Or space out while driving to work and almost hit a stalled vehicle?
Researchers also noticed sleep-like waves disrupting parts of the brain, nearly as if certain areas were dozing off and causing mental lapses of concentration, while other sections of the brain carried on running as normal. "This leads to cognitive lapses in how we perceive and react to the world around us".
The study arose from a unique research being conducted on patient evaluation for surgery to treat severe epilepsy. The participants all had electrode implants in their brains, with the goal of registering where their seizures originate in the lead-up to surgery.
Researchers tested 12 exhausted epileptic patients who had electrodes implanted into their brains to pinpoint the origin of their seizures.
Each participant was asked to categorize images as quickly as possible.
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The scans suggested a lack of sleep was interfering with the neurons' ability to translate what was being seen into coherent thoughts, in the same way that a exhausted driver takes a moment to react to a pedestrian stepping out into the road.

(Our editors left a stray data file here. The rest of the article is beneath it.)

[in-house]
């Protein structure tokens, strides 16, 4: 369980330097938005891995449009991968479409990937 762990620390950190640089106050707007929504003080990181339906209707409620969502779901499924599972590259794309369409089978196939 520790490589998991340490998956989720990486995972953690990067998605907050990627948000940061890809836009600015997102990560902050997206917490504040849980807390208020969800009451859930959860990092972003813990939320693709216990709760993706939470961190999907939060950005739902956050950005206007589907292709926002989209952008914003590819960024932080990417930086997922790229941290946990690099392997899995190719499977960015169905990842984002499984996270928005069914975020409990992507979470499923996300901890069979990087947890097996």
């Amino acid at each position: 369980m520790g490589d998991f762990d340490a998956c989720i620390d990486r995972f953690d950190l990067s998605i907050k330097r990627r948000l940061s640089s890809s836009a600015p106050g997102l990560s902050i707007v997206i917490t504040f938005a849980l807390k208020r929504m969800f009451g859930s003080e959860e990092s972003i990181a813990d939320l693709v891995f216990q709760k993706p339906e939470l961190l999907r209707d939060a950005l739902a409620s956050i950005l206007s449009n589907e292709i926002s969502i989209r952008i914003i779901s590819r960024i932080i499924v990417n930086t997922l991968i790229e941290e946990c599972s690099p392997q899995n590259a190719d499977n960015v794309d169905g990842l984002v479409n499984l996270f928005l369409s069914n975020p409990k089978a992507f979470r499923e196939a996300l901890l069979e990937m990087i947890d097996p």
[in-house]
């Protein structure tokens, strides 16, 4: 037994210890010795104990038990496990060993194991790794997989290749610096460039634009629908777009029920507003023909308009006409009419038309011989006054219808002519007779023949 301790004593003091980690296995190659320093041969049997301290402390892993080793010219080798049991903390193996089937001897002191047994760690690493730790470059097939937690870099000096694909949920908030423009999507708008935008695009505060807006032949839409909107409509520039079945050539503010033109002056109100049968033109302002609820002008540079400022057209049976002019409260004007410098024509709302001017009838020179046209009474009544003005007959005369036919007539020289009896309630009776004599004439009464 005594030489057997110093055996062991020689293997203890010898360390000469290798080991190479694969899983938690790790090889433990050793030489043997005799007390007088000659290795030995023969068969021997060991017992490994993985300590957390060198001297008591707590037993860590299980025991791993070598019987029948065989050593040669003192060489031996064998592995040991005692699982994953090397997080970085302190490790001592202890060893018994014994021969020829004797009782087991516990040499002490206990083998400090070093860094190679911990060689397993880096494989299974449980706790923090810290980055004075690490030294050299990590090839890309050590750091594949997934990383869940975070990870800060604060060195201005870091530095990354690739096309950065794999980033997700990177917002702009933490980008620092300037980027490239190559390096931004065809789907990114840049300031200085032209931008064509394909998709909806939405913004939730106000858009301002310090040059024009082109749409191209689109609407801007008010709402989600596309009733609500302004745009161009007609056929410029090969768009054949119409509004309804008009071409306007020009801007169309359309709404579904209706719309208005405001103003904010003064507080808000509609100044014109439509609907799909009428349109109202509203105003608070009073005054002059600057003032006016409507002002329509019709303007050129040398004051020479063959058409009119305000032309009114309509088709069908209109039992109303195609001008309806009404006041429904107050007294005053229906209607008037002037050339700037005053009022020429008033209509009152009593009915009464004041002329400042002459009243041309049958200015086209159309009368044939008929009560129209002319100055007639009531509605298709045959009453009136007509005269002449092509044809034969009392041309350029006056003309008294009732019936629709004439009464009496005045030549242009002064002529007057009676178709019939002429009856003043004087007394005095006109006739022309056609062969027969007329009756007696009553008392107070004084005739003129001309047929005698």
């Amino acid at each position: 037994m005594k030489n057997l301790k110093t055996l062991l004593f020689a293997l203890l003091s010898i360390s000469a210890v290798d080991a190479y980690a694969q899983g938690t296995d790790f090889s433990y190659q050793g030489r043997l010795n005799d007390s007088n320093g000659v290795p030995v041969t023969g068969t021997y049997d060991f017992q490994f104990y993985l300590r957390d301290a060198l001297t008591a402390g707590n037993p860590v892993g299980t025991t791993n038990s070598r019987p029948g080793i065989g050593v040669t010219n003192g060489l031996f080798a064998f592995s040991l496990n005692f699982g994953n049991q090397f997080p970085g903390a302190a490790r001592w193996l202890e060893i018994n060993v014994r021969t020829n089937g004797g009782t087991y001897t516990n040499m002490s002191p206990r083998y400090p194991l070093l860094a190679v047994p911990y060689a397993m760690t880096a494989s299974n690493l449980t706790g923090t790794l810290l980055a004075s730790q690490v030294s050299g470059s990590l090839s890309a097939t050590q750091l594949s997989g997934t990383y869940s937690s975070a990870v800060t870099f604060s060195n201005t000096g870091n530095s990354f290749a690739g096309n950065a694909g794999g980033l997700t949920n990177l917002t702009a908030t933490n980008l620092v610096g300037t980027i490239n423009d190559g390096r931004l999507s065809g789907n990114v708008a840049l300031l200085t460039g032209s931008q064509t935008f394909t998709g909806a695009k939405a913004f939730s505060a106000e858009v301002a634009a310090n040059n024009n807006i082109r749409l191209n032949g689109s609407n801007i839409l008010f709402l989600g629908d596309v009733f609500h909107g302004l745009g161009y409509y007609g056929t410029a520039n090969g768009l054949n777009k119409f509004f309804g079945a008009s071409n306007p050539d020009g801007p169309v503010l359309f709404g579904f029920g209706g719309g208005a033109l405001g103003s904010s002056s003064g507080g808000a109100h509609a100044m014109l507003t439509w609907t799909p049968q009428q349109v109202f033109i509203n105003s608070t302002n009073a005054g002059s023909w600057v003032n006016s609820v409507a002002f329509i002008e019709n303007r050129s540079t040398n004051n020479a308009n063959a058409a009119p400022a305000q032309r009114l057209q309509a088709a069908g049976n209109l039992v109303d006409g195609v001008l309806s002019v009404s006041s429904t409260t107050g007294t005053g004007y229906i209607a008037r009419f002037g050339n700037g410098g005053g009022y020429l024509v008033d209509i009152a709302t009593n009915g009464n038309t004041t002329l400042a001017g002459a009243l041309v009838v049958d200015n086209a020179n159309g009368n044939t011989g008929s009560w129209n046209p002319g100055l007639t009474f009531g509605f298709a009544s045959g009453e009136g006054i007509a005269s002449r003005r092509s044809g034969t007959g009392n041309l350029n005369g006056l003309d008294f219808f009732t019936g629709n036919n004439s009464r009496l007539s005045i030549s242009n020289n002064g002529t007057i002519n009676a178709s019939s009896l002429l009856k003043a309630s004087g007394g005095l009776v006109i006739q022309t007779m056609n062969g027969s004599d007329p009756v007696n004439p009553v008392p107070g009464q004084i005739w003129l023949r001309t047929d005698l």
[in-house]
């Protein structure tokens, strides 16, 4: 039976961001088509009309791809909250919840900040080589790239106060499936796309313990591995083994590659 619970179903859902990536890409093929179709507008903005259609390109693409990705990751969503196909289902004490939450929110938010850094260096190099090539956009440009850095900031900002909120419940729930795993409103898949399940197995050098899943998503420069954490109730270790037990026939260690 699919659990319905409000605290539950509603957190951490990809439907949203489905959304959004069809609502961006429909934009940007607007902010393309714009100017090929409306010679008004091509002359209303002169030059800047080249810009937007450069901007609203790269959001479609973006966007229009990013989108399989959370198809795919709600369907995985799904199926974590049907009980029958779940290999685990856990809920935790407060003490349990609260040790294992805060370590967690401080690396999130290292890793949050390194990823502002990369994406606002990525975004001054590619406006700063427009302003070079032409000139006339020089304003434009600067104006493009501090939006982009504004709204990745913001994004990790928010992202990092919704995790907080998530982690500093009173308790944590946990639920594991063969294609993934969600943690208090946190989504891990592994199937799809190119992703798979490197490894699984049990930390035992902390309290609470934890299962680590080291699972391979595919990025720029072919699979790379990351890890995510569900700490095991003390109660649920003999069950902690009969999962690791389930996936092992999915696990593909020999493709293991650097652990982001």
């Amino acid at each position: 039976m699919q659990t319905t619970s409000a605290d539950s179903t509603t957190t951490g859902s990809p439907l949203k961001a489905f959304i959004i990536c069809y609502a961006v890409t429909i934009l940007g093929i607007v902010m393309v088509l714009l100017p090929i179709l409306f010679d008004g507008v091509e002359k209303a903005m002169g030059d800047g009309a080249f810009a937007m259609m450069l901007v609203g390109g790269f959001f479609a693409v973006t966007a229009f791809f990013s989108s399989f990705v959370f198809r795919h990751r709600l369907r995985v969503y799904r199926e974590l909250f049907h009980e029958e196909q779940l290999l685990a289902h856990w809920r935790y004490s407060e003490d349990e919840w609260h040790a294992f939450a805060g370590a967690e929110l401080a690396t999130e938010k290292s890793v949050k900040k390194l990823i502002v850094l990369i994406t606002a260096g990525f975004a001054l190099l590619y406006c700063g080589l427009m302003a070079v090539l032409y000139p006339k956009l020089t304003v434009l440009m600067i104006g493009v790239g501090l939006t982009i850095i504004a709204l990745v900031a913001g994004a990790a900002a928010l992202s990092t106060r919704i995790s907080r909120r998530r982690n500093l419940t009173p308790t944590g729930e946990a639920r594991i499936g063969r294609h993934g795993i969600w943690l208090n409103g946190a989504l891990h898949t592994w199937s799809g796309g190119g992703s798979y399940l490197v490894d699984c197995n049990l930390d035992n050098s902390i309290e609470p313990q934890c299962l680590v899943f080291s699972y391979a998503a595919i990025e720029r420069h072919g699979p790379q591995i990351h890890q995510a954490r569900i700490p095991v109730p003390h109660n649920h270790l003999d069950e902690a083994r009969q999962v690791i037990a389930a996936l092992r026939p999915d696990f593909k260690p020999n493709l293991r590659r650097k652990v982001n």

Think of a sleep-deprived driver noticing a pedestrian stepping in front of their vehicle. "It takes longer for his brain to register what he's perceiving", says Dr. Nir.
In a second finding, the researchers discovered slower brain waves in the same regions of people's brains to the failing brain cells.
Dr Yuval Nir from Tel Aviv University said: "We were fascinated to observe how sleep deprivation dampened brain cell activity". Fried. "This phenomenon suggests that select regions of the patients' brains were dozing, causing mental lapses, while the rest of the brain was awake and running as usual".
According to a new study, a lack of sleep can actually produce similar effects on the brain as alcohol consumption.
"Slow sleep-like waves disrupted the patients' brain activity and performance of tasks", said Fried. But, as Fried said in a university release, "no legal or medical standards exist for identifying overtired drivers on the road the same way we target drunk drivers".
In future research, Fried and his colleagues plan to more deeply explore the benefits of sleep, and to unravel the mechanism responsible for the cellular glitches that precede mental lapses.
The study claims that sleep deprivation is something that you can't catch up on, so for example, if you only get 4 hours one night, 12 hours the next night won't make up for the previous lack of 4 hours sleep.